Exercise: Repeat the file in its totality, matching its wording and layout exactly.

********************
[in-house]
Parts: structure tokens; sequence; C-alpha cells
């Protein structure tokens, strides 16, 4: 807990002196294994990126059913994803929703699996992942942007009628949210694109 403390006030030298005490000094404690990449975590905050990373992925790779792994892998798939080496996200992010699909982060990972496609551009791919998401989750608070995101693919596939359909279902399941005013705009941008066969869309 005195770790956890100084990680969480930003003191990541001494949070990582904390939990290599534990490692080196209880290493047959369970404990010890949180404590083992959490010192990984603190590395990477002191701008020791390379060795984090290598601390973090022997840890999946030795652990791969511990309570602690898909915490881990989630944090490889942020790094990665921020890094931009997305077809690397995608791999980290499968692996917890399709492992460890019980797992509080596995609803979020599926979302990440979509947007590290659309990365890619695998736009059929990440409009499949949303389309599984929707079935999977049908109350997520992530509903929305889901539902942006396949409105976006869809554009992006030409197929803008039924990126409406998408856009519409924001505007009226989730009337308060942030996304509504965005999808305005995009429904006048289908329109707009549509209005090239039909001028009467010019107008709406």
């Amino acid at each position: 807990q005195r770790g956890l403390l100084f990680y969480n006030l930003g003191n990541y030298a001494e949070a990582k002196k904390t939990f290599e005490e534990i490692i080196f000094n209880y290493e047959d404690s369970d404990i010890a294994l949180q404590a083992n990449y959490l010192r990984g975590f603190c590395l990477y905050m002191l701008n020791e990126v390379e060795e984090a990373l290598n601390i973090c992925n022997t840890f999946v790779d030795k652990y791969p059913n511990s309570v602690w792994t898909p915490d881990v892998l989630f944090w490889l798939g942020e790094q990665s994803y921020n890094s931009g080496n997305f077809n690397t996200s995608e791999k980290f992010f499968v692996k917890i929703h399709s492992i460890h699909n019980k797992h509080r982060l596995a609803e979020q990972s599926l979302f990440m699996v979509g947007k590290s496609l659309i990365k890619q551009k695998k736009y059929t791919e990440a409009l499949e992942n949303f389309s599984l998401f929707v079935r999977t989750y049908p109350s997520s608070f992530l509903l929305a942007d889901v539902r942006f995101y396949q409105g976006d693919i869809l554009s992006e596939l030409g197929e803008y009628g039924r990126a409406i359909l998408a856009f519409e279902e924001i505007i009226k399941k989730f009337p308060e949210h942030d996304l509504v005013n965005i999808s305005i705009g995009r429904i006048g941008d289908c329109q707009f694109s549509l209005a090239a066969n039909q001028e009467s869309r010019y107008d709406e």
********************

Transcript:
[in-house]
Parts: structure tokens; sequence; C-alpha cells
């Protein structure tokens, strides 16, 4: 807990002196294994990126059913994803929703699996992942942007009628949210694109 403390006030030298005490000094404690990449975590905050990373992925790779792994892998798939080496996200992010699909982060990972496609551009791919998401989750608070995101693919596939359909279902399941005013705009941008066969869309 005195770790956890100084990680969480930003003191990541001494949070990582904390939990290599534990490692080196209880290493047959369970404990010890949180404590083992959490010192990984603190590395990477002191701008020791390379060795984090290598601390973090022997840890999946030795652990791969511990309570602690898909915490881990989630944090490889942020790094990665921020890094931009997305077809690397995608791999980290499968692996917890399709492992460890019980797992509080596995609803979020599926979302990440979509947007590290659309990365890619695998736009059929990440409009499949949303389309599984929707079935999977049908109350997520992530509903929305889901539902942006396949409105976006869809554009992006030409197929803008039924990126409406998408856009519409924001505007009226989730009337308060942030996304509504965005999808305005995009429904006048289908329109707009549509209005090239039909001028009467010019107008709406």
């Amino acid at each position: 807990q005195r770790g956890l403390l100084f990680y969480n006030l930003g003191n990541y030298a001494e949070a990582k002196k904390t939990f290599e005490e534990i490692i080196f000094n209880y290493e047959d404690s369970d404990i010890a294994l949180q404590a083992n990449y959490l010192r990984g975590f603190c590395l990477y905050m002191l701008n020791e990126v390379e060795e984090a990373l290598n601390i973090c992925n022997t840890f999946v790779d030795k652990y791969p059913n511990s309570v602690w792994t898909p915490d881990v892998l989630f944090w490889l798939g942020e790094q990665s994803y921020n890094s931009g080496n997305f077809n690397t996200s995608e791999k980290f992010f499968v692996k917890i929703h399709s492992i460890h699909n019980k797992h509080r982060l596995a609803e979020q990972s599926l979302f990440m699996v979509g947007k590290s496609l659309i990365k890619q551009k695998k736009y059929t791919e990440a409009l499949e992942n949303f389309s599984l998401f929707v079935r999977t989750y049908p109350s997520s608070f992530l509903l929305a942007d889901v539902r942006f995101y396949q409105g976006d693919i869809l554009s992006e596939l030409g197929e803008y009628g039924r990126a409406i359909l998408a856009f519409e279902e924001i505007i009226k399941k989730f009337p308060e949210h942030d996304l509504v005013n965005i999808s305005i705009g995009r429904i006048g941008d289908c329109q707009f694109s549509l209005a090239a066969n039909q001028e009467s869309r010019y107008d709406e």